- Find the right system. You need to be clear on which degreaser you’re using, how you are going to mask the windows and how you are going to access the work. For example, are you going to use ladders or a cherry picker?
- Test your system and products. Most decorators do this on their own house. That way, they can keep an eye on the product and see how it performs over time. It is also good to test your systems for future work pricing.
- Work around the weather. Suppose you want to build a successful decorating business that can be flexible with our fantastic UK climates. In that case, we suggest finding another speciality to add to your business that works well during the winter months and when you can’t get on the outsides. Kitchen resprays seem to be the most popular among other uPVC sprayers.
Here are some resources you might find helpful
There are many resources that could help you, but here are some of the best we could find for you.
We do not do a dedicated uPVC spraying course as yet. However, our “Fine Finish” course looks at the spray equipment that you would use to spray uPVC, including HVLP turbine systems and compressor and spray gun. You would learn how the equipment works, how to set the gun for a range of products, and how to spray in various situations.
The added benefit of the Fine finish course is that it transfers perfectly into kitchen resprays as the same technology is used. Although the paints are different, the education on understanding paint and the key characteristics are the same. We also cover how to use a compressor & gun set up and HVLP ( high volume low pressure ), which is perfect for residential kitchen resprays. When you understand how these systems work, you now have the tools & experience to stay busy all year long, no matter the weather.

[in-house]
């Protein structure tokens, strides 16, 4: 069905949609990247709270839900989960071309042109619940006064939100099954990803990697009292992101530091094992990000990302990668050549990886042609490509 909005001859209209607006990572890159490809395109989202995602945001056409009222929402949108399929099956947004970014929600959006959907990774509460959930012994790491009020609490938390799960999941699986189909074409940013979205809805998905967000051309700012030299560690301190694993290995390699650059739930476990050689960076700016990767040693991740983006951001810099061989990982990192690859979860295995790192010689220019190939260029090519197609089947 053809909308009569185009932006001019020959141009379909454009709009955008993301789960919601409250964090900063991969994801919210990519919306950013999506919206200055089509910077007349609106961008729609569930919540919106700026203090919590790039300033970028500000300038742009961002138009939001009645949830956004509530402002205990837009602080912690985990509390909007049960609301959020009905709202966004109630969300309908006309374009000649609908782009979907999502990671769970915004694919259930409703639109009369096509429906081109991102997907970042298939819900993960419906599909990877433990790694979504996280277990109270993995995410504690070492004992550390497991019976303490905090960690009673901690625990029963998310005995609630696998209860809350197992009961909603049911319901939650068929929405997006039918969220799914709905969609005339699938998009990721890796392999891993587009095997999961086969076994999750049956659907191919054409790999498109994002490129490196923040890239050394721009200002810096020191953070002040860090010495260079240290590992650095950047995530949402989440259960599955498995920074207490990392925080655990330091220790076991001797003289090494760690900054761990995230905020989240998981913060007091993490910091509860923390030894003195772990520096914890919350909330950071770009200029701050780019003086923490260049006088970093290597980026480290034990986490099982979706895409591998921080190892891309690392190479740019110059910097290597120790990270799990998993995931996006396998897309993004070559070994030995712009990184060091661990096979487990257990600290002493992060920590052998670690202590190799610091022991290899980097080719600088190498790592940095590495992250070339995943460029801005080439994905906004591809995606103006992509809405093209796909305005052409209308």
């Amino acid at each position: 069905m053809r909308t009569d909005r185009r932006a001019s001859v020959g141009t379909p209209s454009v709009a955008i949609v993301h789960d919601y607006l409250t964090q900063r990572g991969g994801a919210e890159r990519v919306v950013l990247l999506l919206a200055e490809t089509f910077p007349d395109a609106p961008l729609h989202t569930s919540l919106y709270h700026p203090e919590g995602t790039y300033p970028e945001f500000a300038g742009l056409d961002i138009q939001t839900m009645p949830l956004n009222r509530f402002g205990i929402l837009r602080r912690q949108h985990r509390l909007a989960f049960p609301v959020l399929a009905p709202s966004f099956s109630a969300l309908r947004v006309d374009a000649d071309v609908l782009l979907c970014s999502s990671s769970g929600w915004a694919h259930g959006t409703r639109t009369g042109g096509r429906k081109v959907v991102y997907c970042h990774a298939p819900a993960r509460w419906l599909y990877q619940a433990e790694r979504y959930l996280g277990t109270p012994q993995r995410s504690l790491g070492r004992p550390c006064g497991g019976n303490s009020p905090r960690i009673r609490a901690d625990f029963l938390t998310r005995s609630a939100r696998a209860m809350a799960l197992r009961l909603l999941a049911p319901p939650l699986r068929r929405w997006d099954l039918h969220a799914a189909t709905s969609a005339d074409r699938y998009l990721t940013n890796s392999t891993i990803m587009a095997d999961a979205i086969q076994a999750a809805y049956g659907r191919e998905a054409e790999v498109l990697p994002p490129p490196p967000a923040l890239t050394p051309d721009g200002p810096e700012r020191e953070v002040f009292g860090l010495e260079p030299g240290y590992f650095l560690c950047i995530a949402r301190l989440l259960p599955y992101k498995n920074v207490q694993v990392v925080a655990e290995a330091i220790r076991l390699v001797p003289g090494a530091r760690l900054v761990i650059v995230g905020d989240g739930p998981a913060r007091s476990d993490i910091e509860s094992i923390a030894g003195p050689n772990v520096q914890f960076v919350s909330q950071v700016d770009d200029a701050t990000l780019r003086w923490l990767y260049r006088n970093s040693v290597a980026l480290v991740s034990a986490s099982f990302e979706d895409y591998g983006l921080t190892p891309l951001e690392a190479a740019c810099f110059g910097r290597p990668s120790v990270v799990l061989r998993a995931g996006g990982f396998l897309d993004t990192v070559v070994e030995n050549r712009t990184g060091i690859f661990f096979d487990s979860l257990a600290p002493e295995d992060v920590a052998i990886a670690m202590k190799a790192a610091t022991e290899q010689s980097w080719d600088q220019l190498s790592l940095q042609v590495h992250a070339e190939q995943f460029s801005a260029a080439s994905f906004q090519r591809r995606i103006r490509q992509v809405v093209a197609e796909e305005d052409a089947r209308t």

We also have the “kitchen & furniture on-site spraying course”, which is a strong consideration if you are serious about adding this extra service to your customers. The crazy thing is that you’re already there, so educating your customers on this service is a no-brainer. This course uses airless sprayers, which is slightly different but a great addition to your business and expertise as a decorator.
Once you have bought the equipment, we have found that it is good to know where else you can use it; it’s not just great for uPVC spraying.
We have courses at a number of locations in the UK and depending on where you are located you are never too far from one of our training centres. The location of our centres is as follows; –
Scotland – Glenrothes
England – Preston (North West), Edenbridge (South East) and Exeter (South West)
Ireland – Castlebar, Co Mayo
Conclusion – The impact that training can have on your business
What impact will training have on your business?
First, you will be able to demonstrate to your customers that you have done recognised training (Both our “Fine Finish” & “ kitchen respray“ courses are City and Guilds assured), and this will give them confidence that you are the right person for the job.
It will also give you the confidence to know that you understand the equipment, you are using it correctly and how to make them really profitable additions to your business.
We have found that decorators who try and learn how to spray by trial and error can waste valuable time getting up to speed and make expensive mistakes. Could you imagine how painful it would be to rectify a whole set of windows or a kitchen because “ you had a go“?
The course can pay for itself in the first week simply because you are not making big mistakes, your customers love the service and won’t be able to stop telling all their friends & neighbours. You can’t beat a bit of curb appeal.
Another reason is that you will learn which equipment to buy, who are the market leaders and which equipment is the best value for money. It is quite easy with spray equipment to spend thousands of pounds only to discover that you could have spent less and gotten a more appropriate system. We can confidently suggest the right set-up & supplier as we have spent years making all the costly mistakes ourselves, so you don’t have to.
Finally, one of the things that we offer with all our courses is ongoing support; once you get out there in the real world and start applying what you have learned, you can ask the questions that you need to know they arise. This is a valuable service as it is very difficult to get good quality advice when it comes to uPVC spraying. If you choose to do training, we strongly suggest you choose a company that will offer you this ongoing support.